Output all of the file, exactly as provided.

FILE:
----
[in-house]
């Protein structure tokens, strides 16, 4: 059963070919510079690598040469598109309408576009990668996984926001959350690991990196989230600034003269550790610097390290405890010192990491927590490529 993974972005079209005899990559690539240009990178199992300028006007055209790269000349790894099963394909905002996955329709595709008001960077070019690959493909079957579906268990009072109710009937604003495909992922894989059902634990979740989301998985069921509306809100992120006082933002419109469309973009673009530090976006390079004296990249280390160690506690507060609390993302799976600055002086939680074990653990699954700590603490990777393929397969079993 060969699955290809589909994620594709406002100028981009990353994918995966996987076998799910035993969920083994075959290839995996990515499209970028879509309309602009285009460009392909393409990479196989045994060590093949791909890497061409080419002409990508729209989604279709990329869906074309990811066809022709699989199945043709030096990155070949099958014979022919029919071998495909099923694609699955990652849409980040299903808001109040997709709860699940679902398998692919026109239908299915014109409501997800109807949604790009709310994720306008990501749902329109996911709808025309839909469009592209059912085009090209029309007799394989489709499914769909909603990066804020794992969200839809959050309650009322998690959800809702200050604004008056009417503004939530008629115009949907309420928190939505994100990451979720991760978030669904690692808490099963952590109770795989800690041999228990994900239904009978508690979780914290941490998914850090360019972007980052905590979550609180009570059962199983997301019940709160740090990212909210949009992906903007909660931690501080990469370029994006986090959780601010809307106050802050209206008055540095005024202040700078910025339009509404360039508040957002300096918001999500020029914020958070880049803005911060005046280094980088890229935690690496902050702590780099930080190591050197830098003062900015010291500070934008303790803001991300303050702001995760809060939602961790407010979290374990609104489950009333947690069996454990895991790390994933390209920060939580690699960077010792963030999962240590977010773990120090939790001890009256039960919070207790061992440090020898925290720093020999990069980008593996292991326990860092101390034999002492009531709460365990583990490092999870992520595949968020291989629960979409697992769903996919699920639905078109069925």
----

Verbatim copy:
[in-house]
């Protein structure tokens, strides 16, 4: 059963070919510079690598040469598109309408576009990668996984926001959350690991990196989230600034003269550790610097390290405890010192990491927590490529 993974972005079209005899990559690539240009990178199992300028006007055209790269000349790894099963394909905002996955329709595709008001960077070019690959493909079957579906268990009072109710009937604003495909992922894989059902634990979740989301998985069921509306809100992120006082933002419109469309973009673009530090976006390079004296990249280390160690506690507060609390993302799976600055002086939680074990653990699954700590603490990777393929397969079993 060969699955290809589909994620594709406002100028981009990353994918995966996987076998799910035993969920083994075959290839995996990515499209970028879509309309602009285009460009392909393409990479196989045994060590093949791909890497061409080419002409990508729209989604279709990329869906074309990811066809022709699989199945043709030096990155070949099958014979022919029919071998495909099923694609699955990652849409980040299903808001109040997709709860699940679902398998692919026109239908299915014109409501997800109807949604790009709310994720306008990501749902329109996911709808025309839909469009592209059912085009090209029309007799394989489709499914769909909603990066804020794992969200839809959050309650009322998690959800809702200050604004008056009417503004939530008629115009949907309420928190939505994100990451979720991760978030669904690692808490099963952590109770795989800690041999228990994900239904009978508690979780914290941490998914850090360019972007980052905590979550609180009570059962199983997301019940709160740090990212909210949009992906903007909660931690501080990469370029994006986090959780601010809307106050802050209206008055540095005024202040700078910025339009509404360039508040957002300096918001999500020029914020958070880049803005911060005046280094980088890229935690690496902050702590780099930080190591050197830098003062900015010291500070934008303790803001991300303050702001995760809060939602961790407010979290374990609104489950009333947690069996454990895991790390994933390209920060939580690699960077010792963030999962240590977010773990120090939790001890009256039960919070207790061992440090020898925290720093020999990069980008593996292991326990860092101390034999002492009531709460365990583990490092999870992520595949968020291989629960979409697992769903996919699920639905078109069925």